There are a lot of individuals in my industry – the industry of making athletes faster. Some do a great job and others need to brush up on their stuff. I feel like an airlines when I say to our athletes, “I know you have a lot of choices out there so we thank you for choosing us.”
Knowing that you have a lot of choices can lead to confusion. But, if you can look at these guidelines when choosing your speed program of choice, it should give you plenty of knowledge when you ultimately make your decision on who you want to go with.
- What is the size of the class? – Obviously one-on-one is the best option, but this can become very expensive quickly. Semi-private sessions can give you a reduced option with the hopes of an individual program..if done correctly. Group sessions can get you the most bang for your buck, but will the individual needs of your athlete be addressed.
My personal choice is semi-private to keep the costs reasonable, but still maintain a sense of an individual program for the athlete. I feel that certain athletes could get lost in the group program unless the expectations are altered. You can certainly foster some athletic attributes with a group setting, but if you want to get faster and quicker in my opinion that makes it a little tougher.
Ultimately, I feel each athlete is different and they need to be assessed the appropriate diagnosis to what it is going to take to get him/her faster. They shouldn’t be doing the same thing each time, just like they shouldn’t be doing the same program as other kids each and every time. Athletes progress at different rates and have different needs so getting them faster could be a different path then the other person.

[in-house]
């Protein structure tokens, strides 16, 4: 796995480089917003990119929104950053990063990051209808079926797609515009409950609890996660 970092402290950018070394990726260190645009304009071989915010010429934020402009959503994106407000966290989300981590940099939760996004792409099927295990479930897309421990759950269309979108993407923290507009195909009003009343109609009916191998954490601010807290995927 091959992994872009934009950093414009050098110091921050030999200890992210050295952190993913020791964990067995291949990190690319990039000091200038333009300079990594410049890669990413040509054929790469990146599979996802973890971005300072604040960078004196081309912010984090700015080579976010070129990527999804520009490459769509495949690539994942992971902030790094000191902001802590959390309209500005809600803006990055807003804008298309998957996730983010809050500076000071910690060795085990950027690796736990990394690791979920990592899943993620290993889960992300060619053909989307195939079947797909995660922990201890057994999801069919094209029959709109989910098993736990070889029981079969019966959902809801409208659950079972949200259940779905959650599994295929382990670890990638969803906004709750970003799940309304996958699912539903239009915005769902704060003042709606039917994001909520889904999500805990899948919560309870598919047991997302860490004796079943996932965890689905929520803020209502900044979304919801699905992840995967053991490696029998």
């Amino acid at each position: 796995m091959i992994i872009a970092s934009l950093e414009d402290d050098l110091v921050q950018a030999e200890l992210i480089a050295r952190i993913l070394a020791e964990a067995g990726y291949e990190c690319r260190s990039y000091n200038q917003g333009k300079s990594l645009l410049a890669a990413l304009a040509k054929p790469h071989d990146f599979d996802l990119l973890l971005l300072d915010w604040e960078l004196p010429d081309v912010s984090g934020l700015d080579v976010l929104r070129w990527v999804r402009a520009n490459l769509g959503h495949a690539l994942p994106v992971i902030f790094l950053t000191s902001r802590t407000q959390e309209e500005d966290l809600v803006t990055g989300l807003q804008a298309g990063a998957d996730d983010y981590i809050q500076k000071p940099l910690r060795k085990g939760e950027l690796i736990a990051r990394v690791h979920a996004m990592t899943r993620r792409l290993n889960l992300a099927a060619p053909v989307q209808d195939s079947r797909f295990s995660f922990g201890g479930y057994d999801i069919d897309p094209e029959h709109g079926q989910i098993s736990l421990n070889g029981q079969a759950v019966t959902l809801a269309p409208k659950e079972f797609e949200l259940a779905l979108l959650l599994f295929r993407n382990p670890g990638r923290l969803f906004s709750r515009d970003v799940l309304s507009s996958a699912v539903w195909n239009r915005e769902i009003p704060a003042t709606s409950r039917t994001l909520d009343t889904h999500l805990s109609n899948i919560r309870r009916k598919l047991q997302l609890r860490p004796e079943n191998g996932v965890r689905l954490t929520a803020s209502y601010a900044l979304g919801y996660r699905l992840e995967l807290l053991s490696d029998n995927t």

- Are mechanics being taught? – Anyone that touts a speed program needs to work on mechanics. I was watching a track meet and saw this girl with awful mechanics. If she gets faster without changing the mechanics, it will purely be on her strength. Not improving the mechanics for running is about as smart as not improving the mechanics for pitching or serving in tennis.
Sometimes improving the mechanics goes deeper than telling the athlete to put your arms like this. If your speed coach can’t identify what muscles are causing what problems then you won’t get faster.
- Is this a speed program or a conditioning program? – Far too often, coaches use speed drills for their athletes, but use them the wrong way. Meaning, they don’t give adequate rest inbetween the sets to work the speed component appropriately. Instead, these drills turn into a conditioning workout. I have to explain to parents that speed training does not necessarily mean the athletes are crawling out to their cars when they are done.
It takes time for running mechanics to change. When fatigue sets in, the mechanics get harder to maintain. Thus, if you are flying through various speed drills one after the other, fatigue will set in, mechanics will falter, and you turn your speed drill into a conditioning drill not working on the very component you signed up for in the first place – speed.
- Is it carrying over to the games? – All this speed training isn’t worth a hill of beans if the athlete can’t see it happen in the games. If you can notice a difference in your athlete’s form, confidence, and apparent quickness and your athlete can notice the same things, then yes it is worth it.
- Do the athletes enjoy coming? – If they liken the speed training with going to the dentist, then we got issues. You shouldn’t have to pull teeth to get your athletes to come. This should be something they want to do and every so often say it is FUN.
This is just a quick checklist to make sure you are covering all your bases for speed development with your athlete. You can do what you want, but remember, you get what you pay for. I’ve been told that many times in life. Make sure you truly are getting the most bang for your buck.
Photo courtesy of Southern Arkansas University on Flickr: https://www.flickr.com/photos/saumag/